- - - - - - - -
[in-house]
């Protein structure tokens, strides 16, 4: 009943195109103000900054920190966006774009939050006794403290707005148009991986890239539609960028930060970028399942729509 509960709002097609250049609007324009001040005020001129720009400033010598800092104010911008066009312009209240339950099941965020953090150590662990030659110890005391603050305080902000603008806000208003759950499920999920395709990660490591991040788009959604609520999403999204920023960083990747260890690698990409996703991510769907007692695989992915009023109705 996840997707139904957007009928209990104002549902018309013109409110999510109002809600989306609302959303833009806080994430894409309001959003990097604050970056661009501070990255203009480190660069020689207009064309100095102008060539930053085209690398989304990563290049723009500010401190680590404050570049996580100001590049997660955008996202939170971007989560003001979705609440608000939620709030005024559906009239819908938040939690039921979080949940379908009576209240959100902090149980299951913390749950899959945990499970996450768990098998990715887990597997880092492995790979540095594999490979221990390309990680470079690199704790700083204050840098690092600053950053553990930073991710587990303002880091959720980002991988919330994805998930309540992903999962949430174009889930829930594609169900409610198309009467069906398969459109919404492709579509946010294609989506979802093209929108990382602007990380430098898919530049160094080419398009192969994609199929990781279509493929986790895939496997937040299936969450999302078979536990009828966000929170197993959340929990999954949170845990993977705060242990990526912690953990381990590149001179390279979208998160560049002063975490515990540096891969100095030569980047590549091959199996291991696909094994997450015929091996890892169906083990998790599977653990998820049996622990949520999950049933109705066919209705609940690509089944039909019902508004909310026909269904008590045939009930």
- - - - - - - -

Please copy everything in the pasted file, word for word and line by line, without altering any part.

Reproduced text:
[in-house]
């Protein structure tokens, strides 16, 4: 009943195109103000900054920190966006774009939050006794403290707005148009991986890239539609960028930060970028399942729509 509960709002097609250049609007324009001040005020001129720009400033010598800092104010911008066009312009209240339950099941965020953090150590662990030659110890005391603050305080902000603008806000208003759950499920999920395709990660490591991040788009959604609520999403999204920023960083990747260890690698990409996703991510769907007692695989992915009023109705 996840997707139904957007009928209990104002549902018309013109409110999510109002809600989306609302959303833009806080994430894409309001959003990097604050970056661009501070990255203009480190660069020689207009064309100095102008060539930053085209690398989304990563290049723009500010401190680590404050570049996580100001590049997660955008996202939170971007989560003001979705609440608000939620709030005024559906009239819908938040939690039921979080949940379908009576209240959100902090149980299951913390749950899959945990499970996450768990098998990715887990597997880092492995790979540095594999490979221990390309990680470079690199704790700083204050840098690092600053950053553990930073991710587990303002880091959720980002991988919330994805998930309540992903999962949430174009889930829930594609169900409610198309009467069906398969459109919404492709579509946010294609989506979802093209929108990382602007990380430098898919530049160094080419398009192969994609199929990781279509493929986790895939496997937040299936969450999302078979536990009828966000929170197993959340929990999954949170845990993977705060242990990526912690953990381990590149001179390279979208998160560049002063975490515990540096891969100095030569980047590549091959199996291991696909094994997450015929091996890892169906083990998790599977653990998820049996622990949520999950049933109705066919209705609940690509089944039909019902508004909310026909269904008590045939009930």